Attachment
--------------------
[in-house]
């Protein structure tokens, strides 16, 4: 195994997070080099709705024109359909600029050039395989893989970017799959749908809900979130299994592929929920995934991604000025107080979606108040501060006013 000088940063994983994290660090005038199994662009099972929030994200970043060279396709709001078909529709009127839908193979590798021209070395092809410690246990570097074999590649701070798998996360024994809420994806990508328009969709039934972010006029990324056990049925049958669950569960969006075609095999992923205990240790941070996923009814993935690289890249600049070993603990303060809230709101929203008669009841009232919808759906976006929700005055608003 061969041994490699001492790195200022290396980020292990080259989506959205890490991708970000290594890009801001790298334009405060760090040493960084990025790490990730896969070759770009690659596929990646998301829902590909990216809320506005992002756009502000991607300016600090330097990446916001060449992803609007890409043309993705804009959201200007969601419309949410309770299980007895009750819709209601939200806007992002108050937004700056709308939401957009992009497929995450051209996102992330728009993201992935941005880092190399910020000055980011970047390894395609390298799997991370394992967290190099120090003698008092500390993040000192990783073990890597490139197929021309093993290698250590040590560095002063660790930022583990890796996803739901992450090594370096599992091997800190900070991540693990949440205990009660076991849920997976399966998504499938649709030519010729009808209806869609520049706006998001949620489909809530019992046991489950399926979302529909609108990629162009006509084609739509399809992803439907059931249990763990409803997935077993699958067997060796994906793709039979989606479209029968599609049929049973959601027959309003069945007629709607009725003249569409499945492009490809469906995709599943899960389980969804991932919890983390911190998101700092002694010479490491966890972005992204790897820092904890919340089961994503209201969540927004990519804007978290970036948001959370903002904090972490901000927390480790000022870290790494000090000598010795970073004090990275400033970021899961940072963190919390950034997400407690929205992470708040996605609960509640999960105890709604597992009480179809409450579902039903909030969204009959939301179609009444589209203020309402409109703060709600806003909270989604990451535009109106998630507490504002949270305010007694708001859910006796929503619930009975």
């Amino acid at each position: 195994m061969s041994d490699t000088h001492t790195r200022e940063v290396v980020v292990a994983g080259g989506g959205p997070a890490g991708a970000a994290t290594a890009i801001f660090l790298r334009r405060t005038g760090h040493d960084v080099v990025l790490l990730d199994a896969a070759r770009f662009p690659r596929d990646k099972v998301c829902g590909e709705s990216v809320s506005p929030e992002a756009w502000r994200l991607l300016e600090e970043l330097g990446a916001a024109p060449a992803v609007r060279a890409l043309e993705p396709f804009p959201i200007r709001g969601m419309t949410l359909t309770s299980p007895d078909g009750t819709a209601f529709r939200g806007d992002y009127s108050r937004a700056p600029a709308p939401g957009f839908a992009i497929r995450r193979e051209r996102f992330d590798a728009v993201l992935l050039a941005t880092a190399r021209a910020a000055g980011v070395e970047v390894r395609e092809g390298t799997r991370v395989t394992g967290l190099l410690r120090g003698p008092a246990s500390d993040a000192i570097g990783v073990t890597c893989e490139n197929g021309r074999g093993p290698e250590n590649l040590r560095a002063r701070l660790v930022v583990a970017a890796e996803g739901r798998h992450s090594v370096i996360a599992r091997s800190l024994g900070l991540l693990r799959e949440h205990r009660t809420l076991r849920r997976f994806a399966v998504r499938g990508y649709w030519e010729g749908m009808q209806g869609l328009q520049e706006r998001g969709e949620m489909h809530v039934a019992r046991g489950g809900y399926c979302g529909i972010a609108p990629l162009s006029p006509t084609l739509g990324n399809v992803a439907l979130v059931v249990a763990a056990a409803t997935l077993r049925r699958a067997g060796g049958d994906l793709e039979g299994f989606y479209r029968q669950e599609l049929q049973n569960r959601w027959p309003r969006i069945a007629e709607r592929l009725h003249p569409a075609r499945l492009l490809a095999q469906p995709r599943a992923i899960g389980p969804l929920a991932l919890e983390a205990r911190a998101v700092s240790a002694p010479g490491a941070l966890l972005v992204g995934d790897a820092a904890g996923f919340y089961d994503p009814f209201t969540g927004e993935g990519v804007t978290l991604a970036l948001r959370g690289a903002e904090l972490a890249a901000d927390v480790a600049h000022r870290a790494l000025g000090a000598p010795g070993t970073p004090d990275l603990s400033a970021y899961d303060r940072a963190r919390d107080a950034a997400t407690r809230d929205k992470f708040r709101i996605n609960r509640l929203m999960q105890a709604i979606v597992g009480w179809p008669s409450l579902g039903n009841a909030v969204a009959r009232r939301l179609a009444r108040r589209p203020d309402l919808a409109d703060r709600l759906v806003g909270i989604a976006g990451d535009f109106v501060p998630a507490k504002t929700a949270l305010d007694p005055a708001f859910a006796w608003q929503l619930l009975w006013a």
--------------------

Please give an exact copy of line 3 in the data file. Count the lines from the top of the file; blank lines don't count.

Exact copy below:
């Amino acid at each position: 195994m061969s041994d490699t000088h001492t790195r200022e940063v290396v980020v292990a994983g080259g989506g959205p997070a890490g991708a970000a994290t290594a890009i801001f660090l790298r334009r405060t005038g760090h040493d960084v080099v990025l790490l990730d199994a896969a070759r770009f662009p690659r596929d990646k099972v998301c829902g590909e709705s990216v809320s506005p929030e992002a756009w502000r994200l991607l300016e600090e970043l330097g990446a916001a024109p060449a992803v609007r060279a890409l043309e993705p396709f804009p959201i200007r709001g969601m419309t949410l359909t309770s299980p007895d078909g009750t819709a209601f529709r939200g806007d992002y009127s108050r937004a700056p600029a709308p939401g957009f839908a992009i497929r995450r193979e051209r996102f992330d590798a728009v993201l992935l050039a941005t880092a190399r021209a910020a000055g980011v070395e970047v390894r395609e092809g390298t799997r991370v395989t394992g967290l190099l410690r120090g003698p008092a246990s500390d993040a000192i570097g990783v073990t890597c893989e490139n197929g021309r074999g093993p290698e250590n590649l040590r560095a002063r701070l660790v930022v583990a970017a890796e996803g739901r798998h992450s090594v370096i996360a599992r091997s800190l024994g900070l991540l693990r799959e949440h205990r009660t809420l076991r849920r997976f994806a399966v998504r499938g990508y649709w030519e010729g749908m009808q209806g869609l328009q520049e706006r998001g969709e949620m489909h809530v039934a019992r046991g489950g809900y399926c979302g529909i972010a609108p990629l162009s006029p006509t084609l739509g990324n399809v992803a439907l979130v059931v249990a763990a056990a409803t997935l077993r049925r699958a067997g060796g049958d994906l793709e039979g299994f989606y479209r029968q669950e599609l049929q049973n569960r959601w027959p309003r969006i069945a007629e709607r592929l009725h003249p569409a075609r499945l492009l490809a095999q469906p995709r599943a992923i899960g389980p969804l929920a991932l919890e983390a205990r911190a998101v700092s240790a002694p010479g490491a941070l966890l972005v992204g995934d790897a820092a904890g996923f919340y089961d994503p009814f209201t969540g927004e993935g990519v804007t978290l991604a970036l948001r959370g690289a903002e904090l972490a890249a901000d927390v480790a600049h000022r870290a790494l000025g000090a000598p010795g070993t970073p004090d990275l603990s400033a970021y899961d303060r940072a963190r919390d107080a950034a997400t407690r809230d929205k992470f708040r709101i996605n609960r509640l929203m999960q105890a709604i979606v597992g009480w179809p008669s409450l579902g039903n009841a909030v969204a009959r009232r939301l179609a009444r108040r589209p203020d309402l919808a409109d703060r709600l759906v806003g909270i989604a976006g990451d535009f109106v501060p998630a507490k504002t929700a949270l305010d007694p005055a708001f859910a006796w608003q929503l619930l009975w006013a």